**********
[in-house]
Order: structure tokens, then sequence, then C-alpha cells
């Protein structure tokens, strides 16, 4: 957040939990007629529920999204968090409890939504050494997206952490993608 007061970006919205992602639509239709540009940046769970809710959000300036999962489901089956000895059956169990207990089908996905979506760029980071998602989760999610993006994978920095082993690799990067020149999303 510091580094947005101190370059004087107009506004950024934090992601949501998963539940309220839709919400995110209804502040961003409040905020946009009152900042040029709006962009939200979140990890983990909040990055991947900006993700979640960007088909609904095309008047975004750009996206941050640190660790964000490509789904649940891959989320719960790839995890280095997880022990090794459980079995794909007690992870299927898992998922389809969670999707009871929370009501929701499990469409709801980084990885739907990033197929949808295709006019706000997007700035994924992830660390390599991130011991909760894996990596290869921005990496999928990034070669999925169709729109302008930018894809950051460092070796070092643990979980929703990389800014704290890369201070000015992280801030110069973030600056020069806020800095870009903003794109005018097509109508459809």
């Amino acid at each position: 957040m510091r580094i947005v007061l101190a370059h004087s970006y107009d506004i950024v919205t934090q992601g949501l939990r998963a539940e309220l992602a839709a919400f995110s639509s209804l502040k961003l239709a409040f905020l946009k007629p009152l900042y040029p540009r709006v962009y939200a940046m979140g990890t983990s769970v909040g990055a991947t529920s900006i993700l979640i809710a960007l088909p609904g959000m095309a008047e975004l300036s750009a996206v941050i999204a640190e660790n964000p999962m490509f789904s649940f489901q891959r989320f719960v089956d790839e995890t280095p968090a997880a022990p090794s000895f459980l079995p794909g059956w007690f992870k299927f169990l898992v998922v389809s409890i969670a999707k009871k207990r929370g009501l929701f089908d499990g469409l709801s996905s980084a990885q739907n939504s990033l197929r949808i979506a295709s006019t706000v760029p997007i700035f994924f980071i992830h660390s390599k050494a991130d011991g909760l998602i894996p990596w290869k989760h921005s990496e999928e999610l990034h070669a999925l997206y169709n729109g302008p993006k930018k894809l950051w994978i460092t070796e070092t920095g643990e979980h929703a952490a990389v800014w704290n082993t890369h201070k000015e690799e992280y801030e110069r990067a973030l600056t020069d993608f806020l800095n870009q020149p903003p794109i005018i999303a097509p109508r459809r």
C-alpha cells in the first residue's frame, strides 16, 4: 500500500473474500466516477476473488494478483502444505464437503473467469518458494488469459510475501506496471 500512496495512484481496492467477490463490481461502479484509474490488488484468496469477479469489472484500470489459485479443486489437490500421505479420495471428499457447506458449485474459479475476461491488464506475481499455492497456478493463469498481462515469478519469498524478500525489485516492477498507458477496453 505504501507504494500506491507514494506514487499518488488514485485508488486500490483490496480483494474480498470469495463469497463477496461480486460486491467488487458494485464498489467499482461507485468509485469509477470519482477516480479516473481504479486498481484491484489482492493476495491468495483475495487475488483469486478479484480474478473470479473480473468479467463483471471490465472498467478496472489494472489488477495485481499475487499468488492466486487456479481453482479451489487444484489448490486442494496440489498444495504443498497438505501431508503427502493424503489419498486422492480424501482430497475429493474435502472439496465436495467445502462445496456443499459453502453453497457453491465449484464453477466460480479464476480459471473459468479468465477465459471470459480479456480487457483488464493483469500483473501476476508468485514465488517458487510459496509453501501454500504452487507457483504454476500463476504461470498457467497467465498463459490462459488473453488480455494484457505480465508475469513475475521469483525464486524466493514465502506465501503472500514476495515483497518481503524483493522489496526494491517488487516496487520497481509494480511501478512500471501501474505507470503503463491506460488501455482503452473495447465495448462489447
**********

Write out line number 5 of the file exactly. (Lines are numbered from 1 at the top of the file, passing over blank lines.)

C-alpha cells in the first residue's frame, strides 16, 4: 500500500473474500466516477476473488494478483502444505464437503473467469518458494488469459510475501506496471 500512496495512484481496492467477490463490481461502479484509474490488488484468496469477479469489472484500470489459485479443486489437490500421505479420495471428499457447506458449485474459479475476461491488464506475481499455492497456478493463469498481462515469478519469498524478500525489485516492477498507458477496453 505504501507504494500506491507514494506514487499518488488514485485508488486500490483490496480483494474480498470469495463469497463477496461480486460486491467488487458494485464498489467499482461507485468509485469509477470519482477516480479516473481504479486498481484491484489482492493476495491468495483475495487475488483469486478479484480474478473470479473480473468479467463483471471490465472498467478496472489494472489488477495485481499475487499468488492466486487456479481453482479451489487444484489448490486442494496440489498444495504443498497438505501431508503427502493424503489419498486422492480424501482430497475429493474435502472439496465436495467445502462445496456443499459453502453453497457453491465449484464453477466460480479464476480459471473459468479468465477465459471470459480479456480487457483488464493483469500483473501476476508468485514465488517458487510459496509453501501454500504452487507457483504454476500463476504461470498457467497467465498463459490462459488473453488480455494484457505480465508475469513475475521469483525464486524466493514465502506465501503472500514476495515483497518481503524483493522489496526494491517488487516496487520497481509494480511501478512500471501501474505507470503503463491506460488501455482503452473495447465495448462489447